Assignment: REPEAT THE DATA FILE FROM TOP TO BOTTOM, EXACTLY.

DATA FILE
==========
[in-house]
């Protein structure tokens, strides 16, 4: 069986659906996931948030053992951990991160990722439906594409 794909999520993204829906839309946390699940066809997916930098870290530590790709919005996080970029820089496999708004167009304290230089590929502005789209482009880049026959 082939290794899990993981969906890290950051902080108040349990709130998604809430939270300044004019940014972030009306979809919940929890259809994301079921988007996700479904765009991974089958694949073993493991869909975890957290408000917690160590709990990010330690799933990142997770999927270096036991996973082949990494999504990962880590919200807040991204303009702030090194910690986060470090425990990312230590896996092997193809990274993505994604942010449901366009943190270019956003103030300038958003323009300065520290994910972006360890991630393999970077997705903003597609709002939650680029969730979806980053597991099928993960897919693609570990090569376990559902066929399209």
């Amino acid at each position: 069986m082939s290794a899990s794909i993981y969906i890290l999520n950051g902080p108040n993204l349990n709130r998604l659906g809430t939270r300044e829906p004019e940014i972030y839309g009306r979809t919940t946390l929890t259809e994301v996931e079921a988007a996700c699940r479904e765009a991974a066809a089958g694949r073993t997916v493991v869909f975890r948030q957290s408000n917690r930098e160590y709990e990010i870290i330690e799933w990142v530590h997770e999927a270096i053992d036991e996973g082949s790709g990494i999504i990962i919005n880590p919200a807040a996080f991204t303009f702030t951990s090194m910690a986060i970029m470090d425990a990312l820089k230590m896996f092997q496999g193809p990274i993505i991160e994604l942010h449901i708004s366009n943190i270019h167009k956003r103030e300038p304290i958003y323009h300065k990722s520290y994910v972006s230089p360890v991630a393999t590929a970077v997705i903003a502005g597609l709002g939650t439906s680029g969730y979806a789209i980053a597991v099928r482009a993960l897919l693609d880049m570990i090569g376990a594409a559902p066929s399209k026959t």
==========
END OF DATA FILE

[in-house]
């Protein structure tokens, strides 16, 4: 069986659906996931948030053992951990991160990722439906594409 794909999520993204829906839309946390699940066809997916930098870290530590790709919005996080970029820089496999708004167009304290230089590929502005789209482009880049026959 082939290794899990993981969906890290950051902080108040349990709130998604809430939270300044004019940014972030009306979809919940929890259809994301079921988007996700479904765009991974089958694949073993493991869909975890957290408000917690160590709990990010330690799933990142997770999927270096036991996973082949990494999504990962880590919200807040991204303009702030090194910690986060470090425990990312230590896996092997193809990274993505994604942010449901366009943190270019956003103030300038958003323009300065520290994910972006360890991630393999970077997705903003597609709002939650680029969730979806980053597991099928993960897919693609570990090569376990559902066929399209």
């Amino acid at each position: 069986m082939s290794a899990s794909i993981y969906i890290l999520n950051g902080p108040n993204l349990n709130r998604l659906g809430t939270r300044e829906p004019e940014i972030y839309g009306r979809t919940t946390l929890t259809e994301v996931e079921a988007a996700c699940r479904e765009a991974a066809a089958g694949r073993t997916v493991v869909f975890r948030q957290s408000n917690r930098e160590y709990e990010i870290i330690e799933w990142v530590h997770e999927a270096i053992d036991e996973g082949s790709g990494i999504i990962i919005n880590p919200a807040a996080f991204t303009f702030t951990s090194m910690a986060i970029m470090d425990a990312l820089k230590m896996f092997q496999g193809p990274i993505i991160e994604l942010h449901i708004s366009n943190i270019h167009k956003r103030e300038p304290i958003y323009h300065k990722s520290y994910v972006s230089p360890v991630a393999t590929a970077v997705i903003a502005g597609l709002g939650t439906s680029g969730y979806a789209i980053a597991v099928r482009a993960l897919l693609d880049m570990i090569g376990a594409a559902p066929s399209k026959t």